Review: Danganronpa 2: Goodbye Despair
Let’s get this out of the way: Danganronpa 2: Goodbye Despair is a great game that you need to play. Before you do, you owe it to yourself to play the original, Danganronpa: Trigger Happy Havoc, first.
Still with me? Good. The Danganronpa franchise, newly available to us English-speaking folks, is one that is beyond quirky. The premise of the sequel is fairly close to the original game in that a group of high school students are gathered together in an inescapable location, wiped of most of their lifelong memories. Aware of their name and, in most cases, the unique talent they possess that earned them a spot at the prestigious Hope’s Peak Academy, the students face a very, very strange situation.
A mechanical bear named Monokuma reveals he’s the one behind the students’ kidnapping (well, kind of). Worse yet, Monomuma presents the students with only one means of escape: kill a peer and don’t get caught. Upon a murder, the students are collectively given time to investigate the incident. A class trial follows, with the group tasked to find the guilty party. If the killer is successfully caught, he or she is put to death and life continues. If the killer is successful in hiding their actions, and an innocent party is convicted, the rest of the students are put to death. The successful killer not only gets to escape the situation but gets his or her memories back.
The game is part CSI and part Choose Your Own Adventure, except there’s only one plot to follow. You spend your days going through – admittedly well-developed and intriguing — walls of text, also interacting with other students and your environment at large. The murders are generally carried out during the night, so your days then become ones of investigation. While investigating, you’ll check out crime scenes in order to gather evidence. That evidence is then turned into Truth Bullets to use during class trials. From conversations to investigations to firing said Truth Bullets, the game has an interface that was meant for the touchscreen of the PS Vita.
Of the ‘Ultimate’ students – that’s how Danganronpa designates the supreme talent that each possesses – there are some friendly, weird, annoying and very stereotypical types. Ultimately – and pardon the pun – each of the characters is well-rounded; it’s great fun getting to know each and every one of them. Be warned though: the Ultimate Nurse is certainly a case unto herself, constantly finding herself in overly ridiculous sexual situations. The game is mostly adorable and quirky, but the Ultimate Nurse really shows how different the cultures of Japan and the rest of the west truly are. Prepare yourself.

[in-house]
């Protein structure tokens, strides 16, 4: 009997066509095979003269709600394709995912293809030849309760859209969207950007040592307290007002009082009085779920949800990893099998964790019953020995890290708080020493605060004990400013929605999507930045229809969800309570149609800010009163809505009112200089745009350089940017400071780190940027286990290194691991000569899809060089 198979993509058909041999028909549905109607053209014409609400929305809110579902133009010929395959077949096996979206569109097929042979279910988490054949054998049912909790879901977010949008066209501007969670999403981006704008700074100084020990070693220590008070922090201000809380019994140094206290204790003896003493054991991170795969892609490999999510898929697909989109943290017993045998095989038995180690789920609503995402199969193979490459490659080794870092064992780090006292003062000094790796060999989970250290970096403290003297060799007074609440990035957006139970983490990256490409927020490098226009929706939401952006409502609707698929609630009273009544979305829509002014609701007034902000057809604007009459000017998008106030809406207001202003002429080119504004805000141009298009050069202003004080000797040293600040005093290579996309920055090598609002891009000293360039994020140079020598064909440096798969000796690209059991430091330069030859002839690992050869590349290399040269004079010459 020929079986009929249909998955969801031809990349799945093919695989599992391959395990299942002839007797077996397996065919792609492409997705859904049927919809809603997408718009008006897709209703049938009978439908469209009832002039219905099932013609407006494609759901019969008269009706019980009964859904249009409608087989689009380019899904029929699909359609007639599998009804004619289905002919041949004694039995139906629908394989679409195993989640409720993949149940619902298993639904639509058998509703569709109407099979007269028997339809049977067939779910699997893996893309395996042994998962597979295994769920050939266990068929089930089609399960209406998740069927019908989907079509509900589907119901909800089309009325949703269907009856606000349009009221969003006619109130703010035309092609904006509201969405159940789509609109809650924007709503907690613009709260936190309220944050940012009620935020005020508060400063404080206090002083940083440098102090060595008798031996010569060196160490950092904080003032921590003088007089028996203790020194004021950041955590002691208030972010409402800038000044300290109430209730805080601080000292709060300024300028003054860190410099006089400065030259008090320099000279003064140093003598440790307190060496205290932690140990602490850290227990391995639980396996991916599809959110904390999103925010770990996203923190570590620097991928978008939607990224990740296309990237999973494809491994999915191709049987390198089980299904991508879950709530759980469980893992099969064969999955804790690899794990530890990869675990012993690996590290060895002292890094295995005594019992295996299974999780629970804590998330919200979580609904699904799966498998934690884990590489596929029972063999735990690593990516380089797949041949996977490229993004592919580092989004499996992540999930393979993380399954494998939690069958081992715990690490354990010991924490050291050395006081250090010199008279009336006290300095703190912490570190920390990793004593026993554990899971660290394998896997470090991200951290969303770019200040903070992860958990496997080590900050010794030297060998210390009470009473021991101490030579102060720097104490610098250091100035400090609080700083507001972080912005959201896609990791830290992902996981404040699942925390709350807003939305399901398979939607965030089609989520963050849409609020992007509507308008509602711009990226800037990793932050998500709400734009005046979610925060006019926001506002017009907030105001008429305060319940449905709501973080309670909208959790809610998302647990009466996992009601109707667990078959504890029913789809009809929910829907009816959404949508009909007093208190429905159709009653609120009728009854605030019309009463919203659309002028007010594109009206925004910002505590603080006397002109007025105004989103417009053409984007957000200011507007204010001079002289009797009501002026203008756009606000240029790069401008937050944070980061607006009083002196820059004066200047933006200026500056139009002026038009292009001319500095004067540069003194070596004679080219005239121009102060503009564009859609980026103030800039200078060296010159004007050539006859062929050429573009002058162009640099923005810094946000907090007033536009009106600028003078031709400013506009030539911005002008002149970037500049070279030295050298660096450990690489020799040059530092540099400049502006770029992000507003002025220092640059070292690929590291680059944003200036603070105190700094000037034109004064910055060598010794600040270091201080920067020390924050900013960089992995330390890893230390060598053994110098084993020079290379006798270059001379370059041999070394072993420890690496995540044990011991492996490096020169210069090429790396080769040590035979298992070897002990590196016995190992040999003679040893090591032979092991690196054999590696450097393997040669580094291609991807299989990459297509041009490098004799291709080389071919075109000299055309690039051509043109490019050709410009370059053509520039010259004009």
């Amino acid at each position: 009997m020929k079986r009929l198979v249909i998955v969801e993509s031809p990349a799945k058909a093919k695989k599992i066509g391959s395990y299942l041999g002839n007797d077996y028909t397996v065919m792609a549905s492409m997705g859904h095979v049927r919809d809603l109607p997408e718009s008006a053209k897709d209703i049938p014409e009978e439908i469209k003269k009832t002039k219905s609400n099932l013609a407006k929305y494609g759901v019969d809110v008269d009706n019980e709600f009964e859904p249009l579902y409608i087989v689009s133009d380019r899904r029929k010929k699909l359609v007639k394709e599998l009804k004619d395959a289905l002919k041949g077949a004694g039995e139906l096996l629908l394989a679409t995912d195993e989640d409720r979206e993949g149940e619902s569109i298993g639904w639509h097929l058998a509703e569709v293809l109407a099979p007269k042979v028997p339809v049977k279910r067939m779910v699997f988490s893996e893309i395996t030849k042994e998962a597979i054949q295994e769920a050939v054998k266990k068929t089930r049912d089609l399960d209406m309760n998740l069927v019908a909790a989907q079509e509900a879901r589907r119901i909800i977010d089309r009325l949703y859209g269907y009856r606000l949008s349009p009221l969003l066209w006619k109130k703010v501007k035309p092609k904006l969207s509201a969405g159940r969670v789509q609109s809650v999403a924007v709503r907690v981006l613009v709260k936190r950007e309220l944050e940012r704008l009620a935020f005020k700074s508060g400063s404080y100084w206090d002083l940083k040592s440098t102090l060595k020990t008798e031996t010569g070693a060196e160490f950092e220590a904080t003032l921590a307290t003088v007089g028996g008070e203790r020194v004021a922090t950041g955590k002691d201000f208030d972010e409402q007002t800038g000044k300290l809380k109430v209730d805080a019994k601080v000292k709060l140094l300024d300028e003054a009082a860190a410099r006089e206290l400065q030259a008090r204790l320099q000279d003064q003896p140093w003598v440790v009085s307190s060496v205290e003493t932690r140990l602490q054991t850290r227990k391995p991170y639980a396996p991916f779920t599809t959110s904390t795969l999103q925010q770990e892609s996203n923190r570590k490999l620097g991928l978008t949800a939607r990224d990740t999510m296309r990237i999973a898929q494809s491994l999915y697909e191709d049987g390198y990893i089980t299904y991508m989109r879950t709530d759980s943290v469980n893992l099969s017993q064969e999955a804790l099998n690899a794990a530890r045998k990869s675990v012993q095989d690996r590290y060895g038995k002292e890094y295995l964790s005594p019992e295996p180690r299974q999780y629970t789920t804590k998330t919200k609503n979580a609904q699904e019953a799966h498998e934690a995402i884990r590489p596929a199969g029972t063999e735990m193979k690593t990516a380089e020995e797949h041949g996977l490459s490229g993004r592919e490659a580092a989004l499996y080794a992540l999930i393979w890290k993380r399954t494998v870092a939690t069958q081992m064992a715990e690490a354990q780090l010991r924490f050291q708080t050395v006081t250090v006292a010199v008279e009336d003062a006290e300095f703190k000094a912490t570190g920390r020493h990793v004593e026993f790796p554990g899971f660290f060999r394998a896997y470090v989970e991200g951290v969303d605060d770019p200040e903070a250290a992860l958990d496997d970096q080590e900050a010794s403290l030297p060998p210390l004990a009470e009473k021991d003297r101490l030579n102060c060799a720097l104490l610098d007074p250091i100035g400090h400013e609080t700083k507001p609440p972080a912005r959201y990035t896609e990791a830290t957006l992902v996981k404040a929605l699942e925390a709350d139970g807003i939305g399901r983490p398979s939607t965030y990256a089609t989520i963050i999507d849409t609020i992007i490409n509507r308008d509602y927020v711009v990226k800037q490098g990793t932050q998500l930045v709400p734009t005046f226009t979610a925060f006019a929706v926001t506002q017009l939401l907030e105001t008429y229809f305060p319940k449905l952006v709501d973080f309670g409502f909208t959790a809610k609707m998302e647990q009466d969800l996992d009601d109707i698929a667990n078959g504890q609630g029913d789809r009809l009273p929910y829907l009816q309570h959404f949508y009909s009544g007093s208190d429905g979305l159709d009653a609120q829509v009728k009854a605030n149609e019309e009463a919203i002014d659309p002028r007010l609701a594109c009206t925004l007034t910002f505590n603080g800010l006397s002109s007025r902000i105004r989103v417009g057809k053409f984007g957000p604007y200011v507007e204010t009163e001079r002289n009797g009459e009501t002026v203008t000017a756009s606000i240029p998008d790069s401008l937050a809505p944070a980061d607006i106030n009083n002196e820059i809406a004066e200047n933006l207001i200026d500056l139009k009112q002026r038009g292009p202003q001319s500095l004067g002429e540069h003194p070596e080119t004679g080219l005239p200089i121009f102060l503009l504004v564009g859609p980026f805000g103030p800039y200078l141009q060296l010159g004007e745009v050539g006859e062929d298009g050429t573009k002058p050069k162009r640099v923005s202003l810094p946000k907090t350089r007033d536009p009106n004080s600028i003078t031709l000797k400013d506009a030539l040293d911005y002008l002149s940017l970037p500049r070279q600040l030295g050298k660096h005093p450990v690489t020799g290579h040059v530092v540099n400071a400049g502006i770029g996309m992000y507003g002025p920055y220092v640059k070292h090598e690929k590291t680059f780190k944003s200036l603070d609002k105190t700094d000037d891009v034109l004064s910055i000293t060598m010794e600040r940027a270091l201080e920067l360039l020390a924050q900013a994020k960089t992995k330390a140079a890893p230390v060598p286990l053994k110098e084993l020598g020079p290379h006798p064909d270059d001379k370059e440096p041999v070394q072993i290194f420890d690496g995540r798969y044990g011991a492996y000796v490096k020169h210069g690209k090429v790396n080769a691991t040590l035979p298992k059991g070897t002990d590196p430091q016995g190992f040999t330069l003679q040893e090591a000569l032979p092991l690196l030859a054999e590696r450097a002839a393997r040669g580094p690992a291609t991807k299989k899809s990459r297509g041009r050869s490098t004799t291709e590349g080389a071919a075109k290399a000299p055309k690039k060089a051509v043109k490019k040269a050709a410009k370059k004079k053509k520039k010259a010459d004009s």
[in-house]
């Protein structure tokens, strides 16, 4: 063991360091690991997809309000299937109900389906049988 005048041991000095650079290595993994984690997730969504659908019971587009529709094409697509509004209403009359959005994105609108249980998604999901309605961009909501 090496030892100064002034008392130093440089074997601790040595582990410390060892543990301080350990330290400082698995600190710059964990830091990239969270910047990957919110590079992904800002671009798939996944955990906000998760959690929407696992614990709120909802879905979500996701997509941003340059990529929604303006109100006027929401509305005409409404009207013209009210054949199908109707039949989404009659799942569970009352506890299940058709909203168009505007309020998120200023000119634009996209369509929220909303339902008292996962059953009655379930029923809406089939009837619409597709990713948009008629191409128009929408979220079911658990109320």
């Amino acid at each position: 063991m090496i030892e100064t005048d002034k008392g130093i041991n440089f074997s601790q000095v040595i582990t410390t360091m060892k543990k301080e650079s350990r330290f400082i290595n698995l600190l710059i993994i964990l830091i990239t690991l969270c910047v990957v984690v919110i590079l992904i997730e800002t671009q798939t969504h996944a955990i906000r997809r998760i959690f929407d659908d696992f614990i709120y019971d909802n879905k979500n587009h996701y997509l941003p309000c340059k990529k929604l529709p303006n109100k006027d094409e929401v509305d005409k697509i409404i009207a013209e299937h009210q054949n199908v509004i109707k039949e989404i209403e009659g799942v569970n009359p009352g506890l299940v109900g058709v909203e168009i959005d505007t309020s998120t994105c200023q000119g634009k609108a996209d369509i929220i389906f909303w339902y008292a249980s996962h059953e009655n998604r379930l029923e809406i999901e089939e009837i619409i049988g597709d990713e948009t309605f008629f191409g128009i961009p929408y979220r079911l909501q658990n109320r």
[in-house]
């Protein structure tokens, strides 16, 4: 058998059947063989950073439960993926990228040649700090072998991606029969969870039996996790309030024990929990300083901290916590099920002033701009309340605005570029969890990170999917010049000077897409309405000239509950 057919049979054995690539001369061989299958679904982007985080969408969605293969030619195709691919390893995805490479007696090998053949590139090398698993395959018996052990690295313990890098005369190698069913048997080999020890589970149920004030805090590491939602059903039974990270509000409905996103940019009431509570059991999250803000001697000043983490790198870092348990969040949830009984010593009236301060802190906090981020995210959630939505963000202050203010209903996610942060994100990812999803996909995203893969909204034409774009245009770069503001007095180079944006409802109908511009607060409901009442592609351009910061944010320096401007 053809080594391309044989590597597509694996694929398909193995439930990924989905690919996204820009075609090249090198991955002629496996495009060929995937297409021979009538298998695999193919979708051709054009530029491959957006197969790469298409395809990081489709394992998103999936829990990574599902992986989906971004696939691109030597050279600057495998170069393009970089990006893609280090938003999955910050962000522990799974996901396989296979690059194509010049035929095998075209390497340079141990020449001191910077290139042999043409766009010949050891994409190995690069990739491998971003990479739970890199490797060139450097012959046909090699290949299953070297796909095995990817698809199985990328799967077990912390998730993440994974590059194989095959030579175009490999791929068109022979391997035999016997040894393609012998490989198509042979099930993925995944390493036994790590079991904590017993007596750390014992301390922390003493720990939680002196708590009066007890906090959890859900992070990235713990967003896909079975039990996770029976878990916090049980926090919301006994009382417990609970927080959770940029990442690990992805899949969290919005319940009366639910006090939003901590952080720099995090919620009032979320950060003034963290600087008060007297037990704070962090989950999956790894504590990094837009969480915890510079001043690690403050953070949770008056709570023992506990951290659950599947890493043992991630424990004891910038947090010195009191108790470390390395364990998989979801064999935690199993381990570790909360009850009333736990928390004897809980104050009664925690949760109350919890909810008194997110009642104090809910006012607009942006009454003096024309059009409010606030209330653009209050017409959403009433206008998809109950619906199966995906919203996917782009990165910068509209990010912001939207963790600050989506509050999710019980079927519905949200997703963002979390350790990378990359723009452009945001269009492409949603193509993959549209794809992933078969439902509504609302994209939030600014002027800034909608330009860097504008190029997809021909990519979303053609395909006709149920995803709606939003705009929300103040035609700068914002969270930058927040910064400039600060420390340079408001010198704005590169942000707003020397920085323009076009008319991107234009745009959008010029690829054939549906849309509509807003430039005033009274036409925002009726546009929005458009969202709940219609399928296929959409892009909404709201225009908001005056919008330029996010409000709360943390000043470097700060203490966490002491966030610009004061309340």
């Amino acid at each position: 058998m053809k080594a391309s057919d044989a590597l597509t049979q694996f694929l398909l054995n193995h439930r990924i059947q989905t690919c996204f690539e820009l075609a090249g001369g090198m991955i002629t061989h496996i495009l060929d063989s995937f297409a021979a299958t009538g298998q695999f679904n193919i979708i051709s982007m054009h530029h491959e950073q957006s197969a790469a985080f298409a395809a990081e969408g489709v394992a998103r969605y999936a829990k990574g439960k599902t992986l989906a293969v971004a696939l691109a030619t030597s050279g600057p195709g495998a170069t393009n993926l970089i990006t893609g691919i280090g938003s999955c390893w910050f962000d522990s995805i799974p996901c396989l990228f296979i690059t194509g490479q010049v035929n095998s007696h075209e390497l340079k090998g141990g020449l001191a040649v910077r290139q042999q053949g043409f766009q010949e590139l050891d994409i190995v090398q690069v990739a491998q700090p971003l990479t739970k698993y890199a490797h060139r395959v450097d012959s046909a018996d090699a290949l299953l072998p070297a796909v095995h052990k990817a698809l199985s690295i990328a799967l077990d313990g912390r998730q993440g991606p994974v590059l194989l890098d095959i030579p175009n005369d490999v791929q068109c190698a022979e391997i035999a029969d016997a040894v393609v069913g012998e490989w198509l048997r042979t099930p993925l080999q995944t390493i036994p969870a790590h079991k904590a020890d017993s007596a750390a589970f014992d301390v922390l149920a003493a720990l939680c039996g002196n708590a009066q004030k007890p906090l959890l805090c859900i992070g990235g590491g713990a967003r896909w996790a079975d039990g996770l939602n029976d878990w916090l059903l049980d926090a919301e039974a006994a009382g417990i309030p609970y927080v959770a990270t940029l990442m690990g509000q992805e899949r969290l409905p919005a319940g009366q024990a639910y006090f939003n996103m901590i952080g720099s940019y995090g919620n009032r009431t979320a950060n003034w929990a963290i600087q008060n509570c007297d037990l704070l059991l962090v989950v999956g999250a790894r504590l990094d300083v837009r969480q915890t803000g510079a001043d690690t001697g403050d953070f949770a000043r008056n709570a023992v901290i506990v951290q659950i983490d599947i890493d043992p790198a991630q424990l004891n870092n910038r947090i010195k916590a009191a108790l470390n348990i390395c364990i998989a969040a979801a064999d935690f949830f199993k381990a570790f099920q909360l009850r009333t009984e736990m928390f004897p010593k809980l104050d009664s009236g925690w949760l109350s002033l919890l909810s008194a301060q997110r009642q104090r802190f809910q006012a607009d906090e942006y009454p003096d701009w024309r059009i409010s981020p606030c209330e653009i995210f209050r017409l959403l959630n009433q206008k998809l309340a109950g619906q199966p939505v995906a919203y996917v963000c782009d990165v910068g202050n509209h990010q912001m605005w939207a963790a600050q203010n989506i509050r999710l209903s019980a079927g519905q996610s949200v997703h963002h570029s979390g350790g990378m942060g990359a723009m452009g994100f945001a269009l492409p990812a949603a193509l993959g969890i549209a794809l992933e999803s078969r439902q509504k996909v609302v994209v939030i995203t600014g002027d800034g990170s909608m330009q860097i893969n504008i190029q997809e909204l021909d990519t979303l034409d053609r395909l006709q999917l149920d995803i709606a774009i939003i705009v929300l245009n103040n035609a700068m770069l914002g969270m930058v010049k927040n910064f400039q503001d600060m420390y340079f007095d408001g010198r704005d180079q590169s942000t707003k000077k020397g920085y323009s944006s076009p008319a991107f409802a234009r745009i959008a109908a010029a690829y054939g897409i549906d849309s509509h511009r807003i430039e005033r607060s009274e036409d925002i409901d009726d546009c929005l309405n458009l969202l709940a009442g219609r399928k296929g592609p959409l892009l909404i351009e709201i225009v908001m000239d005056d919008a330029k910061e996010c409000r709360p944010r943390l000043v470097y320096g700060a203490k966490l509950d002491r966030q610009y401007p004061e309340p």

See? I wasn’t kidding. Do I need to tag this review as NSFW now?
One of the best parts about Danganronpa 2 is that it full-on acknowledges that it’s a video game. This self-awareness provides for a lot of comedy, but also means the game can directly assert it knows it’s a sequel and has to up the ante. If you’ve played through the original’s bonus game, you’ll already be aware of the mechanical rabbit named Usami. She plays a very large role in the sequel, although seemingly quite underpowered compared to her first appearance. While this changes dramatically in this game’s after-campaign mode, we won’t spoil it for you.
Danganronpa 2 improves on a number of pieces of functionality compared to its predecessor. Rather than walking around during the day in first-person mode exclusively, that view is reserved for a couple of areas on the island you’re trapped upon. To get from location to location, you’re presented with a side-scrolling mode, where you can run from place to place. Sure, you can fast travel, but walking is crucial to evolve your Tomogachi-like electronic pet. Hate the idea of an electronic pet? Well, you can pretty much ignore it if you want.
All up, walking, proper investigations and pet care provide your character with XP. Levelling up helps you with your investigations, as does befriending your other students. Thankfully, this sequel does a much better job of showing you how upskilling will actually help you out.
The worst part about Danganronpa was its class trials, and sadly that remains consistent with the sequel. The class trials are full of mini-games that are tedious to play; as with the last game, you can change settings on these sequences to at least make them as painless as possible. “Logic Dive”, a new min-game, is really the only fun one. As for the trials themselves, they’re quite like the Phoenix Wright series of games. You’ll most likely have a good idea of who a murderer is, but will be left scratching your head to figure out how you have to get to that conclusion via in-game logic.
Danganronpa 2 is hard to explain – and to pronounce, for that matter – but a delight to play. It’s one of those games that’s better left a mystery, ripe for you to delve into and discover on your own. So, go get discovering.
Review: Danganronpa 2: Goodbye Despair